Initiatives to Improve Access to Care and their Effect on Reducing Racial Disparities in Prostate Cancer Outcomes - Editorial

Black men face a pandemic of prostate cancer risk and lethality which will still be present long after COVID passes. As compared to White men, Black American men have a high risk of presenting with aggressive and metastatic disease and suffer a 2.4 fold higher risk of prostate cancer-specific mortality, and a nearly 10-fold higher risk of death from prostate cancer as compared to Asian American men. This disparity in outcomes is present in both rural and urban regions1 in the United States and some of the highest global regions of prostate cancer mortality are in Africa and the Caribbean. This racial disparity may be linked to differences in biology2,3, access to care4, differences in treatment receipt, comorbidities, differences in risks and exposures, and differences in screening and early detection. 

In light of this observed disparity, Krimphove and colleagues5 from Harvard analyzed the National Cancer Database for all men with metastatic or locally advanced prostate cancer between 2004-10 and compared outcomes by race. Overall, Black men were more likely to have metastatic disease in this cohort as compared to locally advanced disease, were less likely to receive surgery or radiation, were more likely to be uninsured, were more likely to be treated locally, and to have not completed a high school education.


stephen j freedland

Stephen J. Freedland, MD

Stephen J. Freedland, MD, is director of the Center for Integrated Research in Cancer and Lifestyle and co-director of the Cancer Genetics and Prevention Program and Associate Director for Faculty Development at the Cedars-Sinai Samuel Oschin Comprehensive Cancer Institute. He is also a faculty physician in the Division of Urology within the Department of Surgery at Cedars-Sinai. He has served on numerous American Urological Association guideline panels for prostate cancer and co-chaired a prostate cancer guideline panel for the American Society of Clinical Oncology.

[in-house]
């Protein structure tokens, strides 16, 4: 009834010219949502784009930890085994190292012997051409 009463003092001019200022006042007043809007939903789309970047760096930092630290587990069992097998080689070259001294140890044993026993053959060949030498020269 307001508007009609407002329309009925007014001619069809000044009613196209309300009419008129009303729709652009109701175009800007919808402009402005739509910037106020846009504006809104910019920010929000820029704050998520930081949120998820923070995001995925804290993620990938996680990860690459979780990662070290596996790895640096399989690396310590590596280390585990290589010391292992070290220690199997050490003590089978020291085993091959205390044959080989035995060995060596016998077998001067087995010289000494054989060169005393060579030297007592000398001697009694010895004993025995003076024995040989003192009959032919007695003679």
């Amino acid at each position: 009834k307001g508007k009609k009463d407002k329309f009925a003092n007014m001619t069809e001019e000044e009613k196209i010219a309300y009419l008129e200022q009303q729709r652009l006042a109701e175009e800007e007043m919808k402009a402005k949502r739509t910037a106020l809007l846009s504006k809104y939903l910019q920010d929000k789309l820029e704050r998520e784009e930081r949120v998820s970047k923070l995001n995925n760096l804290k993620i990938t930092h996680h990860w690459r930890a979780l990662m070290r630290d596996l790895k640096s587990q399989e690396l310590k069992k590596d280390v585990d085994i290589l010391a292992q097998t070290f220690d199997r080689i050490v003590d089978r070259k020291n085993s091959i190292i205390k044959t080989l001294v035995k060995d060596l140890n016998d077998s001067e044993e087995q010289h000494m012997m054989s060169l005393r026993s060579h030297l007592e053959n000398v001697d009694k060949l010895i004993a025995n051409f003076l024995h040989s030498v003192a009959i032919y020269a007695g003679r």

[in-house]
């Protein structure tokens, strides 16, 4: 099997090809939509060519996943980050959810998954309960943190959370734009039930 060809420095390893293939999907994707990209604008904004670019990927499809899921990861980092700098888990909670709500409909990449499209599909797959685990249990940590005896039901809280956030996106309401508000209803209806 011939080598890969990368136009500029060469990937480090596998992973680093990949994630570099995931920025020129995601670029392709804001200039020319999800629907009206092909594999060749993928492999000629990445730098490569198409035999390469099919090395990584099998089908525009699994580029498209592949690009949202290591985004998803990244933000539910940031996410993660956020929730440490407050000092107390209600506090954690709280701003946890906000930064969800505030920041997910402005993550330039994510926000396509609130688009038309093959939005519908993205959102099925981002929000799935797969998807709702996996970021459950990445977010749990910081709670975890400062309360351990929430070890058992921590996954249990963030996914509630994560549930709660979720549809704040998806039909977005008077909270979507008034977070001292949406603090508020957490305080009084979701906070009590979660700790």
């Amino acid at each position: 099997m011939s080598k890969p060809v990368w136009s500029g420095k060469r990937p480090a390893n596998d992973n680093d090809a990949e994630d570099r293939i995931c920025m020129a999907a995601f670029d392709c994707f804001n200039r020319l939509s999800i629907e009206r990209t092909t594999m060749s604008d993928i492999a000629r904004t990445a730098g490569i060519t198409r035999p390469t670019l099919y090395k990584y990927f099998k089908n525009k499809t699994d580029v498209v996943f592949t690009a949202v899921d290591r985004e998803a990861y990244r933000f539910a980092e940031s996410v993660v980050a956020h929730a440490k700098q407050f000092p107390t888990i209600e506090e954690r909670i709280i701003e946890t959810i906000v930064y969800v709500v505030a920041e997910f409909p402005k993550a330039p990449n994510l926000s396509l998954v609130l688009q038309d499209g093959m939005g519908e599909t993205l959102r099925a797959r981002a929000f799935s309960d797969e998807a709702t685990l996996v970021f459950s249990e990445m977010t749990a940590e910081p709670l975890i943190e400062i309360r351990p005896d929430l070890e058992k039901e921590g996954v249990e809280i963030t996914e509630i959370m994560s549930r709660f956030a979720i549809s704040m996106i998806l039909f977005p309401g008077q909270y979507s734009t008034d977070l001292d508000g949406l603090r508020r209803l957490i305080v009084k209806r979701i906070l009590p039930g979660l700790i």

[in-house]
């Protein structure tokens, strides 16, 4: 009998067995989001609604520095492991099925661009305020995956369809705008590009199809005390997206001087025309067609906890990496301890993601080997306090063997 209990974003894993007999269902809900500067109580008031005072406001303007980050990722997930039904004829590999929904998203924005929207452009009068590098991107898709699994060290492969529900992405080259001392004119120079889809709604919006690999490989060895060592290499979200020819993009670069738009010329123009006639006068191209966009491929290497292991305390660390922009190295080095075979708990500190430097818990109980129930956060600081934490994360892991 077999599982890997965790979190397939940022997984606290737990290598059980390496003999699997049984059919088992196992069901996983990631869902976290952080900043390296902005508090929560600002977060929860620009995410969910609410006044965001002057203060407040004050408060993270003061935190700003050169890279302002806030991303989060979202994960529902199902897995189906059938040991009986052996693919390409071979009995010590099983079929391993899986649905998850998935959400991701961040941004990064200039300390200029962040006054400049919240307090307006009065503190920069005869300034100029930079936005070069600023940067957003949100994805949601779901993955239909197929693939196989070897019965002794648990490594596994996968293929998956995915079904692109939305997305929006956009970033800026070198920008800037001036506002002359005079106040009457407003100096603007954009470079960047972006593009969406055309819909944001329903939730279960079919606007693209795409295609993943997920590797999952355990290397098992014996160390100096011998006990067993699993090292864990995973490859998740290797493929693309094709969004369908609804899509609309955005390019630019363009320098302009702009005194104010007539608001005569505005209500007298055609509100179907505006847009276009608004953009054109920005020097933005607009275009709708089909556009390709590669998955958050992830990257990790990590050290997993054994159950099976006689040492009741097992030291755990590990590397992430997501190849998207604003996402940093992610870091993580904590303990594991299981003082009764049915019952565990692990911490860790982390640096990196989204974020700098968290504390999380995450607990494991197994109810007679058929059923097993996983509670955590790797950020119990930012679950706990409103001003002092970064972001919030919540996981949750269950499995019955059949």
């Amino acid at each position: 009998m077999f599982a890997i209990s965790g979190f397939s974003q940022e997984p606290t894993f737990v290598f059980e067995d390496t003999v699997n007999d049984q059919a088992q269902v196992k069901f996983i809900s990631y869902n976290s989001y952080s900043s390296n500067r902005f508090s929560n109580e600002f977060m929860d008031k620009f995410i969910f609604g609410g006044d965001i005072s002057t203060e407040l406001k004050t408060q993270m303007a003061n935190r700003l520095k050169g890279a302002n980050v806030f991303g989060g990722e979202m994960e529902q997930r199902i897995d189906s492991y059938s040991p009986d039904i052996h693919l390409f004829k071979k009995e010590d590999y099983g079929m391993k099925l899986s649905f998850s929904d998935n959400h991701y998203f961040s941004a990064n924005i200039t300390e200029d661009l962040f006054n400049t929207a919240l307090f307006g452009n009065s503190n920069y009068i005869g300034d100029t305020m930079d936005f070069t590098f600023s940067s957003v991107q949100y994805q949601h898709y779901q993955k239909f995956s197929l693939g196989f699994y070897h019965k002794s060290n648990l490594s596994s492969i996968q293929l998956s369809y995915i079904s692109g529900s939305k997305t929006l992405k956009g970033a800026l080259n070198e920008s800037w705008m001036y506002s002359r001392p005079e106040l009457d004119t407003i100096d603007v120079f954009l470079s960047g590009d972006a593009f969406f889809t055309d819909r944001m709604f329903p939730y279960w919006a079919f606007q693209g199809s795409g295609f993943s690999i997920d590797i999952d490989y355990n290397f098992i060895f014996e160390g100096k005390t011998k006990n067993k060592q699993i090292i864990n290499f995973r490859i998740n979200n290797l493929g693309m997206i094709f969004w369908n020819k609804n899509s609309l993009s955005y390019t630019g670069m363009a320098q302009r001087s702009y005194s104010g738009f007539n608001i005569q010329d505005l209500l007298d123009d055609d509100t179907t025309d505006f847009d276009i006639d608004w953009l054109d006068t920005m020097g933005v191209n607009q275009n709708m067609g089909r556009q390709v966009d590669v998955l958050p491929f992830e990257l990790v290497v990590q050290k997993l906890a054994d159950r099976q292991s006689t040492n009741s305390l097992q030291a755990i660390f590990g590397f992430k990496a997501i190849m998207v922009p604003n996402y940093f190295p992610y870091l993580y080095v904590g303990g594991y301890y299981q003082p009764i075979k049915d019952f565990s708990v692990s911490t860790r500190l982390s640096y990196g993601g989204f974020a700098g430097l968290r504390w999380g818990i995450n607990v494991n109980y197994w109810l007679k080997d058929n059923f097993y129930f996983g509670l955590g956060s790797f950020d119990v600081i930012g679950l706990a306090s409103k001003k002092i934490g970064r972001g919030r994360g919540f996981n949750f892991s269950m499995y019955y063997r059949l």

Dr. Freedland's clinical area of expertise focuses on urological diseases, particularly benign prostatic hyperplasia and prostate cancer. His approach toward cancer prevention and awareness focuses on treating the whole patient, not just the disease, by combining traditional Western medicine with complementary holistic interventions. His research interests include investigations on urological diseases and the role of diet, lifestyle and obesity in prostate cancer development and progression, as well as prostate cancer among racial groups and risk stratification for men with prostate cancer.

PCAN: May 2020

Evaluation of the Contribution of Demographics, Access to Health Care, Treatment, and Tumor Characteristics to Racial Differences in Survival of Advanced Prostate Cancer - Full-Text Article

Background - Racial differences in prostate cancer (PCa) outcomes in the United States may be due to differences in tumor biology and race-based differences in access and treatment. We designed a study to estimate the relative contribution of these factors on Black/White disparities in overall survival (OS) in advanced PCa.